While Linux is arguably the most popular open source operating system, its history is actually quite short considering the timeline of operating systems. In the early days of computing, programmers developed on the bare hardware in the hardware’s language. The lack of an operating system meant that only one application (and one user) could use the large and expensive device at a time. Early operating systems were developed in the 1950s to provide a simpler development experience. Examples include the General Motors Operating System (GMOS) developed for the IBM 701 and the FORTRAN Monitor System (FMS) developed by North American Aviation for the IBM 709.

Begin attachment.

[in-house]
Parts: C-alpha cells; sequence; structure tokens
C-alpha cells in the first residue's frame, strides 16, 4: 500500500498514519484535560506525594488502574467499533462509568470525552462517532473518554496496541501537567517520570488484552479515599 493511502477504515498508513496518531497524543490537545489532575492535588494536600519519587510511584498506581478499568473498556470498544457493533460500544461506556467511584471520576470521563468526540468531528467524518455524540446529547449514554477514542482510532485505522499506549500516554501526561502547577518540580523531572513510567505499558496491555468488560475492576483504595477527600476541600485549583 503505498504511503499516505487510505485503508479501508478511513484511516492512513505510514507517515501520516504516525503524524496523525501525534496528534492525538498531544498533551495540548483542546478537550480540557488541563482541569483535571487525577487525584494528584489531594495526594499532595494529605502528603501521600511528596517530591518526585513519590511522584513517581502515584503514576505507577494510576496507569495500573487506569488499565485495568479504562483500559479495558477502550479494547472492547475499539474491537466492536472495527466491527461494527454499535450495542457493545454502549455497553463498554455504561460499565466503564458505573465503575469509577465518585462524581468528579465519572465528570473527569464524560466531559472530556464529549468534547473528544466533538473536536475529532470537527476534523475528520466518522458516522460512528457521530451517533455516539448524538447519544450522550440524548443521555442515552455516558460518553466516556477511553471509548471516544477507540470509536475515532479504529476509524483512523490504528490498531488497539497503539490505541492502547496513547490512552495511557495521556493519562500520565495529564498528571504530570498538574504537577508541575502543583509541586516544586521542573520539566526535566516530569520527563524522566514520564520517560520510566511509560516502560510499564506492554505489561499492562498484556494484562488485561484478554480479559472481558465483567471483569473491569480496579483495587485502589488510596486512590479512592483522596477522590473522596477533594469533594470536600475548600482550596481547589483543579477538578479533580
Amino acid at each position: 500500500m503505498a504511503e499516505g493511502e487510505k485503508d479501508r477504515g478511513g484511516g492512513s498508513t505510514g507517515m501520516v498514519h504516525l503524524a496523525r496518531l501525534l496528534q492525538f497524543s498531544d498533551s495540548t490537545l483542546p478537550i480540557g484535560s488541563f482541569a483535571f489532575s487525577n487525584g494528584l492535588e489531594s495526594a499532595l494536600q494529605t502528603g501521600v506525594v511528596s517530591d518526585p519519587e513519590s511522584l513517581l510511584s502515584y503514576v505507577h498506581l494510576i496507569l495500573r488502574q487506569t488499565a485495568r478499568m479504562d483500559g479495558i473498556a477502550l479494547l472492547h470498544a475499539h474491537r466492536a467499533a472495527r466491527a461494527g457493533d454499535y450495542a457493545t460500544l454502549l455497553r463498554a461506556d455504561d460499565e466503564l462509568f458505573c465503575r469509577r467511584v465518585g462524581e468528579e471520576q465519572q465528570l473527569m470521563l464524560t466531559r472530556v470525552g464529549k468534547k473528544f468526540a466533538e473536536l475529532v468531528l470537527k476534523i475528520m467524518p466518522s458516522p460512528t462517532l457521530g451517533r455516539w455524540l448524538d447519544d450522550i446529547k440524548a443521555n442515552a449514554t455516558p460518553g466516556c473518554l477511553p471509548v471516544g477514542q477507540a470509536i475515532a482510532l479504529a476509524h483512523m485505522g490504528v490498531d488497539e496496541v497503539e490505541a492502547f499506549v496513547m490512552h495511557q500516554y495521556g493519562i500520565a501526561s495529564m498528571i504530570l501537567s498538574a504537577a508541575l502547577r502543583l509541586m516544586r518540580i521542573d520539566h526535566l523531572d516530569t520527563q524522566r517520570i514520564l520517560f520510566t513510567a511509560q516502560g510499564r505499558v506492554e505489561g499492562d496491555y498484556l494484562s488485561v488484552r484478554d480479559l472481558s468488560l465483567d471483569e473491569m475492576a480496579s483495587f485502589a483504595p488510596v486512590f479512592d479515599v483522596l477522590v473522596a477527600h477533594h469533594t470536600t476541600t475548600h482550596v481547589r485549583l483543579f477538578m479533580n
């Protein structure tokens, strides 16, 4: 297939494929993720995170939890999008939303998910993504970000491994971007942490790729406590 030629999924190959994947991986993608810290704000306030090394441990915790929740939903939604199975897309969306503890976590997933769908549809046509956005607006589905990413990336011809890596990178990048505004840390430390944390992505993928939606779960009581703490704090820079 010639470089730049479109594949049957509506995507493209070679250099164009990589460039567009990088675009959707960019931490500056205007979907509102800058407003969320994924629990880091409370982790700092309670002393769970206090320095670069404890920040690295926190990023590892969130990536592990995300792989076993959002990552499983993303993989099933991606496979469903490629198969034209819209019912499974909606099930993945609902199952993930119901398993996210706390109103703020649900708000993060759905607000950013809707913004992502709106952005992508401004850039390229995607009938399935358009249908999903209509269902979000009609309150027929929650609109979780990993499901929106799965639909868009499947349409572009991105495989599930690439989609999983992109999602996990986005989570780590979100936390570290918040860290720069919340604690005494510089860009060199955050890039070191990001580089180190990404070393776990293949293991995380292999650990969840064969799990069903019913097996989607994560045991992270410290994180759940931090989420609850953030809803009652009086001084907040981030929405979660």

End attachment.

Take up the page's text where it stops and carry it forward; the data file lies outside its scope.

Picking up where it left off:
In the 1960s, Massachusetts Institute of Technology (MIT) and a host of companies developed an experimental operating system called Multics (or Multiplexed Information and Computing Service) for the GE-645. One of the developers of this operating system, AT&T, dropped out of Multics and developed their own operating system in 1970 called Unics. Along with this operating system was the C language, for which C was developed and then rewritten to make operating system development portable.


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